Sharing inspirational stories, reflective thoughts, amusing anecdotes, and more

The little primus stove


Bill Hipkiss (on the left) and his mate during the Depression years

In our writer’s group we were asked to write about an interesting object we have, or have had, in our garage that has a story to tell. I was reminded of a little primus stove I had for many years, which I have since passed on to my daughter.

This little stove is very neat and compact, and folds up to fit neatly into a tin smaller than a small shoe box. It was owned and used by my father in law, Bill Hipkiss, when, in his middle and later years, he spent countless hours out in the bush painting the scenery he loved so much. He would boil up his billy on the little primus stove and relax with a cuppa and his picnic lunch, perhaps sitting on an old tree stump or a canvas fold-up chair, enjoying the relaxation and peace he found in the bush.

When Bill visited us in Canberra he liked nothing better than a day out in the bush, sketching or painting, often with a grandchild by his side. He was a self taught artist, and, as well as paintings, pencil and charcoal sketches, he carved beautiful objects out of mallee stumps and tree bollards. Sadly, Bill had to sell most of his paintings and works of art, so there are only a few left in the family.

In this photo Bill is sketching in the Flinders Ranges near our camp site, watched by granddaughter Carrol.

A strong spirit

Bill Hipkiss was born on the 13th November 1905 in Birmingham in the United Kingdom. He was orphaned at the age of seven and was brought up and educated in an orphanage in Birmingham. From entries in the school log book it seems that Bill’s penchant for mischief started way back in his earlier years in the orphanage. In later years, when we knew him, he still had a wicked sense of humour and loved to enjoy a good laugh or a practical joke. In his teen years he was able to live with his older sister and family while serving an apprenticeship in the printing trade.

After the war, when Australia sought new settlers from Britain as a means of cementing the friendship between the two countries, both governments contributed to subsidised passage and offered loans to cover other costs. Perhaps attracted by the promise of guaranteed employment, good wages and plenty of opportunities, Bill, at the age of 21, set sail for Australia, landing at Fremantle in Western Australia in the mid 1920’s. After spending a few years in various odd jobs in the south-west of the state, he went north to Broome, working on the pearl luggers there for about four years.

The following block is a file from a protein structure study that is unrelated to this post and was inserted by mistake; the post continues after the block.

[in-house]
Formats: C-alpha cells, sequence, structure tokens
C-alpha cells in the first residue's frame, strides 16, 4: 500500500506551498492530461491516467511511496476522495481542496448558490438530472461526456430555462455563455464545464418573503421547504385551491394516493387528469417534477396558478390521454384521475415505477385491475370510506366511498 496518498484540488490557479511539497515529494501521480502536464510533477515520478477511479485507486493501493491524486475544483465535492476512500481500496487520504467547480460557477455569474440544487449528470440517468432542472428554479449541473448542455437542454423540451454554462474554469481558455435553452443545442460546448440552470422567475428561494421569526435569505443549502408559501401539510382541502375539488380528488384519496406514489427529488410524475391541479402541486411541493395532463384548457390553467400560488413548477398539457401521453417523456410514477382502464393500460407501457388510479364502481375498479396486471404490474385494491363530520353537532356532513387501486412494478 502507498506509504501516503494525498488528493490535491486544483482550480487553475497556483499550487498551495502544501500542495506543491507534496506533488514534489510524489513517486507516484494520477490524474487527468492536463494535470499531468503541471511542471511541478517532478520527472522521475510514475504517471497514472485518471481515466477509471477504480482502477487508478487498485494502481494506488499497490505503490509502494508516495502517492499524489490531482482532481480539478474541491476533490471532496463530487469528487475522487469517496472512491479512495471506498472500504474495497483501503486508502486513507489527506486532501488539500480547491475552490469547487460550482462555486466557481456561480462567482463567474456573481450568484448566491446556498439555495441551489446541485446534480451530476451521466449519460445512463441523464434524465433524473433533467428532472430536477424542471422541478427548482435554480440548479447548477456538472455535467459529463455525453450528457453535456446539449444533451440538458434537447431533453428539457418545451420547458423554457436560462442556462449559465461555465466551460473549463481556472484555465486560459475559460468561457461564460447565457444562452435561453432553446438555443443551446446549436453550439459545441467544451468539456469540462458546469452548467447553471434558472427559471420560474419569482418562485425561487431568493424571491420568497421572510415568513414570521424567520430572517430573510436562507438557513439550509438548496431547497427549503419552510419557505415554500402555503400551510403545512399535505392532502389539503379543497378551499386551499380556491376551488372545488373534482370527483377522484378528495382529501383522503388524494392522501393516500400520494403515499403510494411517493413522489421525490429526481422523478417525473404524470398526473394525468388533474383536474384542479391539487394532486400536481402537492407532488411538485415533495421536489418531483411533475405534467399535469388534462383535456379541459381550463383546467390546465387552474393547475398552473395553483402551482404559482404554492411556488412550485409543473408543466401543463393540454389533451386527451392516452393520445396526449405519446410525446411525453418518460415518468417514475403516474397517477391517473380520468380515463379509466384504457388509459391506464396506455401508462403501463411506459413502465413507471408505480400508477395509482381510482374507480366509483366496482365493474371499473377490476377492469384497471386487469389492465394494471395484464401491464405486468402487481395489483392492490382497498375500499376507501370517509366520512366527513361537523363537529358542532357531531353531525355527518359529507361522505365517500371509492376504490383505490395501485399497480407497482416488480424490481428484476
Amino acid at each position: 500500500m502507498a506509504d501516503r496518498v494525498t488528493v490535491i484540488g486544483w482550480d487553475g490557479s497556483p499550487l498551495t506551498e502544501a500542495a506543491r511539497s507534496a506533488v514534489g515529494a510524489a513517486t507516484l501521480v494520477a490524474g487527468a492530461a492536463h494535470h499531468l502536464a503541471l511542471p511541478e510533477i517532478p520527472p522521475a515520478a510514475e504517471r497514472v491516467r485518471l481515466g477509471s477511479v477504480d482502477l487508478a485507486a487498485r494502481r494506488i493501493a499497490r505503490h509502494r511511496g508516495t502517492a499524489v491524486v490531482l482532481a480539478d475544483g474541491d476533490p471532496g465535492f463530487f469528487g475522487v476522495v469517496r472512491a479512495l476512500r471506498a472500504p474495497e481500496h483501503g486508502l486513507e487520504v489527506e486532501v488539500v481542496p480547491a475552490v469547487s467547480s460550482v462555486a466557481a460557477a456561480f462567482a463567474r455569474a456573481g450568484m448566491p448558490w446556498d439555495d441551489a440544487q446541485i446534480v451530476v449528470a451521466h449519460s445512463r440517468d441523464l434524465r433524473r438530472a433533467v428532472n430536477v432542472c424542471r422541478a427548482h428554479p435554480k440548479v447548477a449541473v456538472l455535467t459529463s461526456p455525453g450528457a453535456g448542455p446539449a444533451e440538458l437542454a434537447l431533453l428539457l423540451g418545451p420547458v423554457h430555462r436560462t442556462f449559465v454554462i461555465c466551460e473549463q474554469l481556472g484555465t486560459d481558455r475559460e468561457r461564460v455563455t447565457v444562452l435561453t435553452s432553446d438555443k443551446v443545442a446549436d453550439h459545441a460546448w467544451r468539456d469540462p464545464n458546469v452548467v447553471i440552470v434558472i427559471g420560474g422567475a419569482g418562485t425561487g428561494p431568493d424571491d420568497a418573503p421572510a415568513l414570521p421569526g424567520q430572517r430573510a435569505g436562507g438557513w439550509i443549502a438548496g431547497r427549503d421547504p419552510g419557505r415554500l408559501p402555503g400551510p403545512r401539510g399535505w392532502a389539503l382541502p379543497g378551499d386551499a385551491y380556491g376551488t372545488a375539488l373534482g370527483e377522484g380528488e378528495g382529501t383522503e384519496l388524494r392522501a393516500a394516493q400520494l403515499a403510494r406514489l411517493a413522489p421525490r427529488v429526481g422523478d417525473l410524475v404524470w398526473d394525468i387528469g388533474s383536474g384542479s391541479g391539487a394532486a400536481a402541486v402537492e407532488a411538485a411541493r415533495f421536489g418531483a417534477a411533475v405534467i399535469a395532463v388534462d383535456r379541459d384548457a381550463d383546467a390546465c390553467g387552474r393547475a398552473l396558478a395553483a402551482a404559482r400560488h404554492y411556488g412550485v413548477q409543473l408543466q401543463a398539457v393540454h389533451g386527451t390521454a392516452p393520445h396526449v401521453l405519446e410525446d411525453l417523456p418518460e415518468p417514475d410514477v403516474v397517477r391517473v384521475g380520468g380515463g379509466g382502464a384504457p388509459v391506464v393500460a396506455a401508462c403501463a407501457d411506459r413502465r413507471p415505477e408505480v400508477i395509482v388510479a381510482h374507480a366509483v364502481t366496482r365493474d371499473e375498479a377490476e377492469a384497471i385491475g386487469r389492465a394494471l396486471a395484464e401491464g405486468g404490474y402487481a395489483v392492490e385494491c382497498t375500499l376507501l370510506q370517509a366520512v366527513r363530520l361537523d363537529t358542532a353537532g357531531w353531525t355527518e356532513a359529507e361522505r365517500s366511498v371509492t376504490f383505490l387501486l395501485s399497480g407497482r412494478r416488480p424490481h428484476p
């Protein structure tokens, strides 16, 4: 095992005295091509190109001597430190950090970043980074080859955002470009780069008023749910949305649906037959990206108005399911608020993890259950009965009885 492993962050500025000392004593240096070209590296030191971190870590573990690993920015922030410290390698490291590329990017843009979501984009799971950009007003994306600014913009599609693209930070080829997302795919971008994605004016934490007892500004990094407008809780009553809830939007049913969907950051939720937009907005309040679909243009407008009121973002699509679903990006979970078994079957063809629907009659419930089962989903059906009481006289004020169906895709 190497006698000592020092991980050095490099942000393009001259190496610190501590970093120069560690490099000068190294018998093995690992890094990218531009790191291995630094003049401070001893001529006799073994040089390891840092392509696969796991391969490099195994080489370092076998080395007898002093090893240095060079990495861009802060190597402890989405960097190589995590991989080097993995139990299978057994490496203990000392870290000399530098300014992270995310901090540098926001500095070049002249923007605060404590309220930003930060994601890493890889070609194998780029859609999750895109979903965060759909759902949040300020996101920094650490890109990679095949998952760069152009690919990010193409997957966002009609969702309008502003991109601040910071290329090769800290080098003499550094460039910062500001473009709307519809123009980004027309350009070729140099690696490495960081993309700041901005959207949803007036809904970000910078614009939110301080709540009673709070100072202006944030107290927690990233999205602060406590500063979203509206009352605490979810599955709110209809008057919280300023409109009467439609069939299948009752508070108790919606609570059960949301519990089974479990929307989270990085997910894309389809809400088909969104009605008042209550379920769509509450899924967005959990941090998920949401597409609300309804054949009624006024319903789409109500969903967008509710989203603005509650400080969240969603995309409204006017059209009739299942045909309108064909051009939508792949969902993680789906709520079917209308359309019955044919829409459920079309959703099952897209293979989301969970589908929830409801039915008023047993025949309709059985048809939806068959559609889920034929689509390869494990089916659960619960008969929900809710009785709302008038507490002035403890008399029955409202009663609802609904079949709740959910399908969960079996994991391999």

One day he received a telegram from a fellow emigrant stating that business prospects were good in Victoria. As this was during the depression years of the early 1930’s work was scarce, and many hundreds of thousands of Australians faced the humiliation of poverty and unemployment. Bill decided to make the trip south and try his luck with his mate in Victoria. Undaunted by the huge distances involved, he set off.

The long journey

Bill walked from Broome to Port Hedland, a distance of approximately 750 kilometres. This was no mean feat, especially in those days when white settlements in those vast outback areas were few and far between. In Port Hedland he bought a second-hand bicycle and set out for Ararat via Meekatharra, Perth, Port Augusta, Adelaide and Bordertown. The entire journey took him a total of seventeen weeks, and at one stage he didn’t see a white person for a period of six weeks.

This was long before bitumen roads so the dust and dirt and rough riding must have been horrendous and added many layers of dust both to him and his gear. But being of good English stock, Bill would wash, shave and clean his boots without fail every day. His food was the usual tucker of the swagman in those Depression days, namely damper, billy tea and whatever meat he could get along the way. I wonder whether the little primus stove accompanied him on this journey.

He often related stories to his family of compassionate farmers who were willing to share shelter and whatever food was available. He told tales of the dust storms, the disappointing mirages, the excitement of civilization, and the times of despair and loneliness. He experienced the rejection of some, the suspicion of others and the pity of still others. He talked about the need to preserve water and the innovative ways of finding water, especially in the Nullabor. His children would sit enthralled as he recounted these stories over and over.

Bill persisted in his determination to keep to his pre-set goal of riding for so many hours each day, in spite of the pain, and this caused him to ultimately reach his destination in Victoria some seventeen weeks later.

Bill came to deeply love this sunburnt country despite his many struggles over the years, and this was seen in the beautiful scenes of the rugged outback captured in his paintings.

When, many years later, his son undertook the same journey his father travelled long ago (but in the relative comfort of a car), he experienced something of the harshness of the hot, dry north west as it is today. He was deeply challenged by the picture of a lonely, determined man fighting against such inhospitable country and seemingly insurmountable odds, but pressing on until he reached his journey’s end.


Two charcoal sketches I rescued from the floor of Bill's shed.20150825_095047_2

Two charcoal sketches I rescued from the floor of Bill’s shed.



Comments on: "The little primus stove" (1)

  1. A lovely yarn, Robyn. – Barrie

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